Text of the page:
The FERMT1 gene provides instructions for making a protein called kindlin-1. This protein is found in epithelial cells, which are the cells that line the surfaces and cavities of the body. In the skin, kindlin-1 plays a critical role in specialized cells called keratinocytes, which are the major component of the outer layer of the skin (the epidermis).
Kindlin-1 is part of cell structures called focal adhesions. These structures contain many different kinds of proteins, which are involved in linking the cell's internal framework (the cytoskeleton) to the intricate lattice of proteins and other molecules that surrounds cells (the extracellular matrix). This linking is known as cell-matrix adhesion. Kindlin-1 attaches (binds) to and turns on (activates) proteins called integrins, which directly connect the cytoskeleton with the extracellular matrix and help transmit chemical signals into the cell.
As part of focal adhesions, Kindlin-1 is involved in several important cell functions, including cell growth and division (proliferation) and the movement (migration) of cells.
Health Conditions Related to Genetic Changes
More than 70 mutations in the FERMT1 gene have been identified in people with Kindler syndrome. This disorder is a rare type of epidermolysis bullosa, which is a group of genetic conditions that cause the skin to be very fragile and to blister easily. Kindler syndrome also affects the moist lining (mucosae) of the mouth, eyes, esophagus, intestines, genitals, and urinary system, causing these tissues to be very fragile. In addition, people with Kindler syndrome have an increased risk of developing a form of cancer called squamous cell carcinoma.
Most mutations in the FERMT1 gene prevent the production of any functional kindlin-1. A lack of this protein disrupts many essential cell functions. For example, keratinocytes without kindlin-1 have an abnormal structure and cannot grow or divide normally. They are also less able to attach the epidermis to the underlying layer of skin (the dermis). These changes make the skin fragile and prone to blistering. Similarly, a lack of kindlin-1 in epithelial cells of the mucosae causes damage that makes these tissues extremely fragile. It is unclear how a shortage of kindlin-1 is related to squamous cell carcinoma in people with Kindler syndrome.More About This Health Condition
Other Names for This Gene
- fermitin family homolog 1
- kindlin 1
- kindlin syndrome protein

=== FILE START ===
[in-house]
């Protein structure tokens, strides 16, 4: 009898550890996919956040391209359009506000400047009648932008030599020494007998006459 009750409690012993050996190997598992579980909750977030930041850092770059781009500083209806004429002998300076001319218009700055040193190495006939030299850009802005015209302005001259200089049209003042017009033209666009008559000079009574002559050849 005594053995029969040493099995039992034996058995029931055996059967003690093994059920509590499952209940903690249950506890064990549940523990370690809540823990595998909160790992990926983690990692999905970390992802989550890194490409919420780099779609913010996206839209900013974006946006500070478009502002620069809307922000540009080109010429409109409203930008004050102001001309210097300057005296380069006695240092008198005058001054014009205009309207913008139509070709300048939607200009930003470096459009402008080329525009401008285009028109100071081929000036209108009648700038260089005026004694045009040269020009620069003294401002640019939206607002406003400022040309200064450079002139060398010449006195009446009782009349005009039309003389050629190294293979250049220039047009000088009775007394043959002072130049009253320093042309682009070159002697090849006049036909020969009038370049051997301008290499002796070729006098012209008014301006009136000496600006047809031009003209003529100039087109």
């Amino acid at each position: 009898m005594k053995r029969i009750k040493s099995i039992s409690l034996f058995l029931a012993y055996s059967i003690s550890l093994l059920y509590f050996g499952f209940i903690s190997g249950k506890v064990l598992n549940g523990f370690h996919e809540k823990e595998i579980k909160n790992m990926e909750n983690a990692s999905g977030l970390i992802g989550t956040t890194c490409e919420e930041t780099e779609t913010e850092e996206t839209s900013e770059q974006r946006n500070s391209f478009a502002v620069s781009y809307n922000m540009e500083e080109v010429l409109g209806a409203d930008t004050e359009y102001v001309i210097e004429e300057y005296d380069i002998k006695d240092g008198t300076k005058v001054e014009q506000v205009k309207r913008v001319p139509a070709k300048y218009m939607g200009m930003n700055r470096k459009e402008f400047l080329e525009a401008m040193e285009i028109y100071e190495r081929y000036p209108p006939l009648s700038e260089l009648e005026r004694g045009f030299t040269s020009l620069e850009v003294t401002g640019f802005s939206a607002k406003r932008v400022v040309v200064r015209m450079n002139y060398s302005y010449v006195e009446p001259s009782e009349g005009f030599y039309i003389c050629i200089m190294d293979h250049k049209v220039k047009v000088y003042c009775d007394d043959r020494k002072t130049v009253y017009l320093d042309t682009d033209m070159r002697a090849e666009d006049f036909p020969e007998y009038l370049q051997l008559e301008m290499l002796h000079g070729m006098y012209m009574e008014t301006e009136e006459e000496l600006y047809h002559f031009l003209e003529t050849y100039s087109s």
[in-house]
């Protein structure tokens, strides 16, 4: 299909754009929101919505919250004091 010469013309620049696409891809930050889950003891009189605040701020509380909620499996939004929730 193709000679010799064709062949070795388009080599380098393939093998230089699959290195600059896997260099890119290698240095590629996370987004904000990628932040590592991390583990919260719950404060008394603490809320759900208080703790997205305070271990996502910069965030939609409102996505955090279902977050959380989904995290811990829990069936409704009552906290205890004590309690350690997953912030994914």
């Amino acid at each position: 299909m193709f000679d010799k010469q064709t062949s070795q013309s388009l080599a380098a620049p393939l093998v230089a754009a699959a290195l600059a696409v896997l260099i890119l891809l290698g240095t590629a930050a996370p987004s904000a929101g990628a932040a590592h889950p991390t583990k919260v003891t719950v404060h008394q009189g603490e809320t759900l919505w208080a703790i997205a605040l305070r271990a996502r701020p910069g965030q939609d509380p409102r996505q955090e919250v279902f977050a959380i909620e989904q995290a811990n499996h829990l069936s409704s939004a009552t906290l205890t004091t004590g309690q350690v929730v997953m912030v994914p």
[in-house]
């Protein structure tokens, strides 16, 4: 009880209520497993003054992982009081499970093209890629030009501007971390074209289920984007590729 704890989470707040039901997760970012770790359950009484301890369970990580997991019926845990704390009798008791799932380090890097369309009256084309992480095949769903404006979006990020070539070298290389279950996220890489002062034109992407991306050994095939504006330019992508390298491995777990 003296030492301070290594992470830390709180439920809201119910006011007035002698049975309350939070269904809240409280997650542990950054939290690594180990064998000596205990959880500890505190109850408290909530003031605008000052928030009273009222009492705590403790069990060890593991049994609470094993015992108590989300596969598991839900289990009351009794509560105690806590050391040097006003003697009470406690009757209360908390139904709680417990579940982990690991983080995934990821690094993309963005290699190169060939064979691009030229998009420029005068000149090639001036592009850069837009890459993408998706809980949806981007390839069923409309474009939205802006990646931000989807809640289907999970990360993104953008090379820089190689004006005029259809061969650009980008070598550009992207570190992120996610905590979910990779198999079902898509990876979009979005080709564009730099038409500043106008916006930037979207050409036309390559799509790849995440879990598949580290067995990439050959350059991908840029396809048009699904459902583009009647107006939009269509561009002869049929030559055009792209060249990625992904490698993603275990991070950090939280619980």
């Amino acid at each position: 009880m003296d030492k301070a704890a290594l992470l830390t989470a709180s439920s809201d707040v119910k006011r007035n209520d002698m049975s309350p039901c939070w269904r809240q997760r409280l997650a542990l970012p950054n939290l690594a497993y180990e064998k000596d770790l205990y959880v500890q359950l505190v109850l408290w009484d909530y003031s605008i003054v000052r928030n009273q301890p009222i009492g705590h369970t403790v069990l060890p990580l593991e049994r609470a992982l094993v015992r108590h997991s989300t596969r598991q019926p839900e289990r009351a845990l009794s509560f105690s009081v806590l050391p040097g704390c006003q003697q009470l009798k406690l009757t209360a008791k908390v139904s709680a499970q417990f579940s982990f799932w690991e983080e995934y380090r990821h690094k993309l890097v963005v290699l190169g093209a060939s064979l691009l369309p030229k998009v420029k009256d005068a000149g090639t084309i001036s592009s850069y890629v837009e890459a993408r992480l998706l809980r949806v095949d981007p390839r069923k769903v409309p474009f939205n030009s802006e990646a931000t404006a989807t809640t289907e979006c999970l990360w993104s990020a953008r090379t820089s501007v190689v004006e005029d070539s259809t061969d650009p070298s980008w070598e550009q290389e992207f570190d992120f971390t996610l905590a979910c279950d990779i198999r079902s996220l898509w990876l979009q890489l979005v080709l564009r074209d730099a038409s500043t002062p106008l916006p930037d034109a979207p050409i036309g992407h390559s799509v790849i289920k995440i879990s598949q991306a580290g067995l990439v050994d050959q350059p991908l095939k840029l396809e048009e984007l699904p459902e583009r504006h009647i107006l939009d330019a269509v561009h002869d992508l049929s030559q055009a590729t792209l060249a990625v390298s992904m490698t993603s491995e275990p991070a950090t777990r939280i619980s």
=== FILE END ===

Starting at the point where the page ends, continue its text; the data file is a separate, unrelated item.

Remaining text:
- unc-112-related protein 1
- UNC112 related protein 1
Additional Information & Resources
Tests Listed in the Genetic Testing Registry
Scientific Articles on PubMed
Catalog of Genes and Diseases from OMIM
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- Jobard F, Bouadjar B, Caux F, Hadj-Rabia S, Has C, Matsuda F, Weissenbach J, Lathrop M, Prud'homme JF, Fischer J. Identification of mutations in a new gene encoding a FERM family protein with a pleckstrin homology domain in Kindler syndrome. Hum Mol Genet. 2003 Apr 15;12(8):925-35. Citation on PubMed
- Lai-Cheong JE, McGrath JA. Kindler syndrome. Dermatol Clin. 2010 Jan;28(1):119-24. doi: 10.1016/j.det.2009.10.013. Review. Citation on PubMed
- Margadant C, Kreft M, Zambruno G, Sonnenberg A. Kindlin-1 regulates integrin dynamics and adhesion turnover. PLoS One. 2013 Jun 11;8(6):e65341. doi: 10.1371/journal.pone.0065341. Print 2013. Citation on PubMed or Free article on PubMed Central
- Siegel DH, Ashton GH, Penagos HG, Lee JV, Feiler HS, Wilhelmsen KC, South AP, Smith FJ, Prescott AR, Wessagowit V, Oyama N, Akiyama M, Al Aboud D, Al Aboud K, Al Githami A, Al Hawsawi K, Al Ismaily A, Al-Suwaid R, Atherton DJ, Caputo R, Fine JD, Frieden IJ, Fuchs E, Haber RM, Harada T, Kitajima Y, Mallory SB, Ogawa H, Sahin S, Shimizu H, Suga Y, Tadini G, Tsuchiya K, Wiebe CB, Wojnarowska F, Zaghloul AB, Hamada T, Mallipeddi R, Eady RA, McLean WH, McGrath JA, Epstein EH. Loss of kindlin-1, a human homolog of the Caenorhabditis elegans actin-extracellular-matrix linker protein UNC-112, causes Kindler syndrome. Am J Hum Genet. 2003 Jul;73(1):174-87. Epub 2003 Jun 3. Citation on PubMed or Free article on PubMed Central